Creativity: The Heart’s Cry of Hope

artist at work

It’s the end of a long day and the floor is strewn with toys. I’ve wrangled the boys to bed and have come downstairs troubled. I’m mulling over the display of attitude I saw in my two-year old, who has learned to sigh loudly when he’s frustrated with my commands, something which he learned from the four year-old, who learned it from me when I’m irritated and frustrated with them. It’s unsightly and unsettling to see my own ugly behavior walking around in front of me.

A phone call interrupts my self-reproaching monologue: a friend is calling to inquire about one of our family members who found out last week he is facing cancer. We talk of the unknowns in hushed tones and more aches and anxieties fill my mind, as well as a quiet confidence that the Lord is up to some goodness in the midst of all this hardness.

I’m sure my little life is not much different than yours: daily drudgeries, frustrations, sinful patterns—our own and those of others. On top of the mundane drip of these daily fatigues, there are the cold harsh realities of sickness, and brokenness, of bitterness and even mortality. And all these wear us thin and threaten to starve our souls.

As I hang up the phone, worn down from all of this life I’m living, tired from my day’s work, I find myself with this strange and almost overwhelming urge to go and make something. And I’m being quite literal when I say I’m overcome with a desire to get out my easel, canvas and acrylics and paint. Something or perhaps more aptly, Someone, is drawing me to splash some loveliness around, to soak in the brightness of color, to create something of beauty, and symmetry. I’m beckoned by the thought of standing back from my finished work and feeling that flash of satisfaction, that “It-is-good” moment.

And this overwhelming urge to create simply does not compute with how tired I am. It doesn’t make sense. It’s a non-sequitir of sorts. Why have I gone from the hardships of the day to a desire to make something new? And all I can figure out is that somewhere deep inside of us, all this brokenness and frustration and hardship calls out for a bit of beauty and grace. We long for a little plot of land, some small piece of territory where shalom—a sense of wholeness and rightness and goodness—can abound. I think God made us this way. And I think creation is not only good therapy, but somehow an act of defiant hope.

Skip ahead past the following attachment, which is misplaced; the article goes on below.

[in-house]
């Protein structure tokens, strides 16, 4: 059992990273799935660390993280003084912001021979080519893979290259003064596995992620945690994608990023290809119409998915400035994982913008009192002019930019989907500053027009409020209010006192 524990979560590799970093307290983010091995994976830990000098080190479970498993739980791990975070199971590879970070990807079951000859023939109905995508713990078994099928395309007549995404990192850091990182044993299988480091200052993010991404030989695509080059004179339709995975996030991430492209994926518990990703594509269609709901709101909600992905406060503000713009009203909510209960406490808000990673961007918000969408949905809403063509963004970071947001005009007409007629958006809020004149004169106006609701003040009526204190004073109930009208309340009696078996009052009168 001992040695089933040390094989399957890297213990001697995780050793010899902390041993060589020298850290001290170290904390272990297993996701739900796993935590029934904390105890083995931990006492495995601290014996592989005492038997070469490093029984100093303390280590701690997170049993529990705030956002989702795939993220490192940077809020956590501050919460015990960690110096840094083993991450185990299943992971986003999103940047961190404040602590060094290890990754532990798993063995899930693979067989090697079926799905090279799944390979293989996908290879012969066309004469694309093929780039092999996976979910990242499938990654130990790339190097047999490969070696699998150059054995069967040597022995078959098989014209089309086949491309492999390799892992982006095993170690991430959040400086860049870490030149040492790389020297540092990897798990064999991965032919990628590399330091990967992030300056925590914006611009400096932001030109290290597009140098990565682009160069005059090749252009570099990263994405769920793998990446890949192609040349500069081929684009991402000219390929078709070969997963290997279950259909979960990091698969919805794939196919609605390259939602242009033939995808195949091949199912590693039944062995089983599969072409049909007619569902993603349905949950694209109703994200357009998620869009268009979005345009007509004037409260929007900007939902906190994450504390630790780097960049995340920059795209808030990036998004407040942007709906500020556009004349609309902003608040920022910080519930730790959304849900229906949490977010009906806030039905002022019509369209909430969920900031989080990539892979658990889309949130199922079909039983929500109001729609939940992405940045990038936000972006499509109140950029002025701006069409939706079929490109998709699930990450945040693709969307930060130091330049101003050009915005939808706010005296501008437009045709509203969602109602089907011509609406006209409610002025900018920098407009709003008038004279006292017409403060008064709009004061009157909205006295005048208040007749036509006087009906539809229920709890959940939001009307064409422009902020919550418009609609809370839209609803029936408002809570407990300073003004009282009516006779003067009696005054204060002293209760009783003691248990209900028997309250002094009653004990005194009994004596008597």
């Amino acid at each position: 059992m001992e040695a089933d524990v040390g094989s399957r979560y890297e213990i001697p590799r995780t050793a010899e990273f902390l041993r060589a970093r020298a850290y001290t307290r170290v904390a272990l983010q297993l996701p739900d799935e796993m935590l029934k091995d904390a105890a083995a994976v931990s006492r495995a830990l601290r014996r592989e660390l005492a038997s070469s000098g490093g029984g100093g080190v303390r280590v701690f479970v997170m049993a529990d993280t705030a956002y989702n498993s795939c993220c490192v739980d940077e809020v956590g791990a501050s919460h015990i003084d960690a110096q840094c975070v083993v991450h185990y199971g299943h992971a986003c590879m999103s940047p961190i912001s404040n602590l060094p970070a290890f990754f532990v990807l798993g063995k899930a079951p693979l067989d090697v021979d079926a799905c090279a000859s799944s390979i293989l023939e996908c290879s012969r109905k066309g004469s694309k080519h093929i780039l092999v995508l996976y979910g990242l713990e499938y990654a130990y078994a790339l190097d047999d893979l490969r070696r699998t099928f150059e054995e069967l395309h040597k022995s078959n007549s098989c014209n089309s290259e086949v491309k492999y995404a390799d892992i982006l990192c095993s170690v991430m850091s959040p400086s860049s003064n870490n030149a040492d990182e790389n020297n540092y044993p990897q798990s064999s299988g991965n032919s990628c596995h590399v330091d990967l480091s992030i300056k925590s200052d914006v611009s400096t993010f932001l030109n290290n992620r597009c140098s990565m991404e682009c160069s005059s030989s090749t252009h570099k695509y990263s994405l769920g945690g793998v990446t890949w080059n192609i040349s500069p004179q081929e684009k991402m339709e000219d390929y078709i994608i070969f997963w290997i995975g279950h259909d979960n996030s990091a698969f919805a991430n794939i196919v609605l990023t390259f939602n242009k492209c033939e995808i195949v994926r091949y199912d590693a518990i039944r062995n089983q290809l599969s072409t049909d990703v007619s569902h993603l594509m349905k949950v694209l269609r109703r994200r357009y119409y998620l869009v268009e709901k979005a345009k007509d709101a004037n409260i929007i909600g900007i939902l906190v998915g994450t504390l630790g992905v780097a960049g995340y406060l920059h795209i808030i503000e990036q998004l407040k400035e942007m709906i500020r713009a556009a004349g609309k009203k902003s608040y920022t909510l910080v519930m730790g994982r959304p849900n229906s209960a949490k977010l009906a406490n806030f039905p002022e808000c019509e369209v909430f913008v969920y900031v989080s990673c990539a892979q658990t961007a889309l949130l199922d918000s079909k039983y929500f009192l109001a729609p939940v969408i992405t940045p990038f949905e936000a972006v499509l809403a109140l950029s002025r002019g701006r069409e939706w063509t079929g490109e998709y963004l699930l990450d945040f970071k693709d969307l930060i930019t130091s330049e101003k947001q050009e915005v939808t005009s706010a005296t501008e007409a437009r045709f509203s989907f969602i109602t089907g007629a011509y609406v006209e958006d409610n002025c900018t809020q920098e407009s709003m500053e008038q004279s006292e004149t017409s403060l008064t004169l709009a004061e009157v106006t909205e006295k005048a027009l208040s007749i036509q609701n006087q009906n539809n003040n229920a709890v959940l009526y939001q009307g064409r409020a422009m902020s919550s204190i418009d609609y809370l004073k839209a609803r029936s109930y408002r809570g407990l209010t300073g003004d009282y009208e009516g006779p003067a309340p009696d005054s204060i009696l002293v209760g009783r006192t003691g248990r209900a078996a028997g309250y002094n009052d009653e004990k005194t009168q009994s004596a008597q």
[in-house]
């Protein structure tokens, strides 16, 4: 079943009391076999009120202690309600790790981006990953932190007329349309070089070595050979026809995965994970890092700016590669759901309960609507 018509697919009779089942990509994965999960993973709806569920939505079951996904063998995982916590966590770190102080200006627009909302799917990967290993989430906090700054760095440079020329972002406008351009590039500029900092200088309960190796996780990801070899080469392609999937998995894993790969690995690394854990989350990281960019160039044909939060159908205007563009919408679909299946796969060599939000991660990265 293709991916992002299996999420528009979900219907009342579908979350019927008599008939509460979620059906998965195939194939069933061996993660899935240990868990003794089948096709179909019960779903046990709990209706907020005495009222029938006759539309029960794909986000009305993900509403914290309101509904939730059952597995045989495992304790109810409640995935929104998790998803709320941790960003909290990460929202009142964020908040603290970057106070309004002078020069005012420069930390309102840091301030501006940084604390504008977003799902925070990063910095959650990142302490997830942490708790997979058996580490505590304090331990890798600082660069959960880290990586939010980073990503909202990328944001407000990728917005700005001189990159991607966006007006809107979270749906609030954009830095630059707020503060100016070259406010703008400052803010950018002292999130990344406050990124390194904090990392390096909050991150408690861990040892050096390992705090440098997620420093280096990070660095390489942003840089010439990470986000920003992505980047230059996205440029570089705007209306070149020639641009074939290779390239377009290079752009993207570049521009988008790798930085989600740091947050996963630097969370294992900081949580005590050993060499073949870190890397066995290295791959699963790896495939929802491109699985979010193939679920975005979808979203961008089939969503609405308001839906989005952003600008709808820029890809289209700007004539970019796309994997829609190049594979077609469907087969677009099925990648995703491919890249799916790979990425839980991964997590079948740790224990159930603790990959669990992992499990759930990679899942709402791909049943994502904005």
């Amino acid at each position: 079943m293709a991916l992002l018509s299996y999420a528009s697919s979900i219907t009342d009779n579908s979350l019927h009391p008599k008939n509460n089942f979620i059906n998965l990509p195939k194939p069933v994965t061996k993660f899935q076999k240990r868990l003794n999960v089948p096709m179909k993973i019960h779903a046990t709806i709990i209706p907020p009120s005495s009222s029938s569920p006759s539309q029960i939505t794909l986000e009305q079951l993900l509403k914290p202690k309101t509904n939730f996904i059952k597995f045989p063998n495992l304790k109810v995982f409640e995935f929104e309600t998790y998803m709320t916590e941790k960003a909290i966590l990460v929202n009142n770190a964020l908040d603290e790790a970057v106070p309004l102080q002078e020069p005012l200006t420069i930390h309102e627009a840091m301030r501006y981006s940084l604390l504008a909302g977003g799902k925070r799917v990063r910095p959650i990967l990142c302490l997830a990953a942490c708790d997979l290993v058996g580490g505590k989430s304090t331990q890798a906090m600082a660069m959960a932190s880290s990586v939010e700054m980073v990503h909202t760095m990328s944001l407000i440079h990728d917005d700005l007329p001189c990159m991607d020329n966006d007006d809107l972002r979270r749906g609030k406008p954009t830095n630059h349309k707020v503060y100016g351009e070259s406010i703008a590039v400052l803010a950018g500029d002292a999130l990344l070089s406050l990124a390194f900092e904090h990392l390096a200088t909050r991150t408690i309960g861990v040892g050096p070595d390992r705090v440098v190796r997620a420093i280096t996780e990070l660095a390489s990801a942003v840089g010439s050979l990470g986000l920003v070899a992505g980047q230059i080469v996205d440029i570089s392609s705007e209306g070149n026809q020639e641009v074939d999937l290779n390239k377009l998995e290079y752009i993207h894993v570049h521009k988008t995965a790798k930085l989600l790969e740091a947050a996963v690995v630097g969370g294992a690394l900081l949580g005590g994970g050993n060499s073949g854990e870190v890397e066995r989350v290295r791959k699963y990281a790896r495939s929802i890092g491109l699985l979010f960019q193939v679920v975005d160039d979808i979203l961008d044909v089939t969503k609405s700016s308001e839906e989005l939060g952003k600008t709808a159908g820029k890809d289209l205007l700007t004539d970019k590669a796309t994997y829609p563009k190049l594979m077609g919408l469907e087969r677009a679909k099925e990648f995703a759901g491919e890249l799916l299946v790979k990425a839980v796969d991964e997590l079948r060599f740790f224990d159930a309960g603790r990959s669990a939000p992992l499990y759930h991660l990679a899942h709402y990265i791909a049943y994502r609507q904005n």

When we carve out a space in the midst of our overwhelming, broken-down world, to create something, we raise our fists to the chaos and declare that it does not have the final say. Beauty, wholeness, and order exist. They have existed eternally with God, and while they may or may not become a reality in our hearts and homes today, they will most definitely exist in the world to come. “All shall be well and all manner of things shall be well.”

Creation may look different for you: maybe it is gardening, woodworking, building a website, sewing, coaching, decorating, cooking, strumming, inventing, or photographing. Maybe you share it with others; maybe you don’t yet. But whatever it is, it is not merely a passive act, but an active one of creating order from chaos, of bringing something of goodness out from the nothingness.

Maybe you say you are not a creative person. I say false. All of us are made in the image of God and we all like Him are born with some desire to participate in creation and cultivation. The manifestations of that creative impulse will look very different in our lives but the God-given urge is the same.

If you’ve been stifling that creative urge, calling it frivolous, or numbing it in more passive acts of pinning, liking, and channel-surfing, don’t shortchange yourself. There’s an important place for enjoying the work of others. But that’s not all you’re made for. God has made you in His creative image also. You are more than a spectator.

Maybe you’re worried that what you have to offer somehow won’t be good enough. Do yourself a favor. Turn off the critic. Give yourself permission to be a learner and to make mistakes. God doesn’t want your perfection. He wants your participation. He wants you to rally your soul in bold hope by participating in some small act of creation.

 

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